Confirming anything whose defining characteristic is uncertainty is obviously difficult, even when the confirmation involves whether a computer sold two years ago works the way it’s supposed to.
Confirming that the first quantum computer developed and sold for commercial use uses specific quantum phenomena to perform calculations is a pretty complicated matter—especially when one of the phenomena in question is finding the simplest solution to a problem based on changes in probability.
Quantum computers should be exponentially more powerful than standard computers due to an increase in the number of variables that can be considered. In standard computing, the smallest piece of information is the bit that can represent either a one or a zero, but must be one or the other. In quantum computing, the smallest unit of information is the quantum bit (qubit), which can also represent either a one or a zero, but can also be both, or neither.
Manufacturing processors capable of handling a significant number of qubits in the same calculation has proven difficult for most would-be quantum-processor manufacturers. D-Wave’s presentation of its chip as a working 128-qubit processor was a major breakthrough; but competitors, IT analysts and specialists in quantum mechanics have raised questions about how D-Wave’s secret process actually works.
Confirmation of Uncertainty
A team of researchers at USC confirmed June 28 that D-Wave’s 128-qubit processor solved problems using techniques consistent with quantum mechanics rather than classical physics.
The test specifically focused on how the D-Wave processor calculates the simplest solution among a range of options using calculations based on quantum fluctuations—changes in a field based on the appearance and disappearance of energetic particles whose behavior follows patterns outlined in Heisenberg’s Uncertainty Principle, rather than rules of classical physics.
The Uncertainty Principle holds that it’s possible to know only one of two variables about a particle. It is possible to know the location of a particle while simultaneously knowing its velocity, for example. Algorithms using the process of “quantum annealing” make calculations based on the “tunneling field strength” of a set of options, which boils down to the likelihood that a particle will remain in a particular location (energy state) or tunnel into an adjacent one based on differences in the level of energy between the two.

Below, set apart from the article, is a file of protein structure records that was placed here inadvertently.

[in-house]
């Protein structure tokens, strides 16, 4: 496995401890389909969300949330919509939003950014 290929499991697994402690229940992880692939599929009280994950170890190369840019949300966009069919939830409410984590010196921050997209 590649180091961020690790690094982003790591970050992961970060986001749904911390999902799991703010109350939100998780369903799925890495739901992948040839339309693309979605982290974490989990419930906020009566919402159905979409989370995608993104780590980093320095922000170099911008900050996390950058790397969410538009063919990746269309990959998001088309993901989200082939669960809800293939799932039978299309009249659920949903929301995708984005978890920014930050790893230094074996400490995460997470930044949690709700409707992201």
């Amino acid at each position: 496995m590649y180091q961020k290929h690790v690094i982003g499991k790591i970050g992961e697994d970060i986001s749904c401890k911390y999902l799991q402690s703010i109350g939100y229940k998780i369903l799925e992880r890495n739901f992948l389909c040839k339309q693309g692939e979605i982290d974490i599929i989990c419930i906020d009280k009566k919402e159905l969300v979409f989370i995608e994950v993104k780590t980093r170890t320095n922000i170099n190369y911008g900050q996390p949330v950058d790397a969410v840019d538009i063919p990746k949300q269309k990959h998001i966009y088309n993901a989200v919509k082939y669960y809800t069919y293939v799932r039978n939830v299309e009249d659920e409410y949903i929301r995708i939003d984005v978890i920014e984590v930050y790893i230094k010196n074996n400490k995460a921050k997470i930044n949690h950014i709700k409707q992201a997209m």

Calculations based on non-quantum “simulated annealing” or “thermal annealing” do the same thing, except the likelihood a particle will move from a location with one level of energy to one with a different level are based on changes in temperature instead. (The difference between the two can be described more precisely according to whether the calculation uses a diabatic or adiabatic process, but both implementation and explanation of those processes come with a much higher “huh?” factor than those already included.)
Processors designed for quantum computing are also able to operate using thermal annealing, rather than quantum, making it difficult to determine which of the two is at work. That’s why sale of the first two D-Wave quantum computers took place in 2011—to Google and Lockheed- Martin—and confirmation that they use quantum annealing in their calculations rather than simulated annealing was published only Friday in the journal Nature Communications (abstract).
“[Our research] rules out one type of classical model that has been argued as a proper description of the D-Wave machine,” according to the lead author of the USC paper, Daniel Lidar, a professor of electrical engineering, chemistry, and physics. “A lot of people thought that when D-Wave came on the market their machine was just doing that, [but] we ruled that out.”
Doubt about the method D-Wave’s processors use stem from demonstrations the company gave in 2007 of a 16-qubit processor solving Sudoku puzzles. A number of physicists and computer scientists wondered if demo’s process was based on classical physics rather than quantum, according to Scientific American.
“D-Wave’s technology has been an enigma, in a negative sense,” UC-Davis professor Greg Kuperberg told Wired in 2012.
A previous effort at explanation and confirmation of how the D-Wave machines work, published in May by Amherst College computer science professor Catherine McGeoch, confirmed that the D-Wave machines were extremely fast compared to non-quantum hardware, but didn’t confirm the they were using processes based on quantum physics rather than classic-physical rules. “It’s such a different approach to computation that you have to wrap your head around this new way of doing things in order to decide how to evaluate it,” McGeoch said in the announcement of her findings. “It’s like comparing apples and oranges, or apples and Fish.”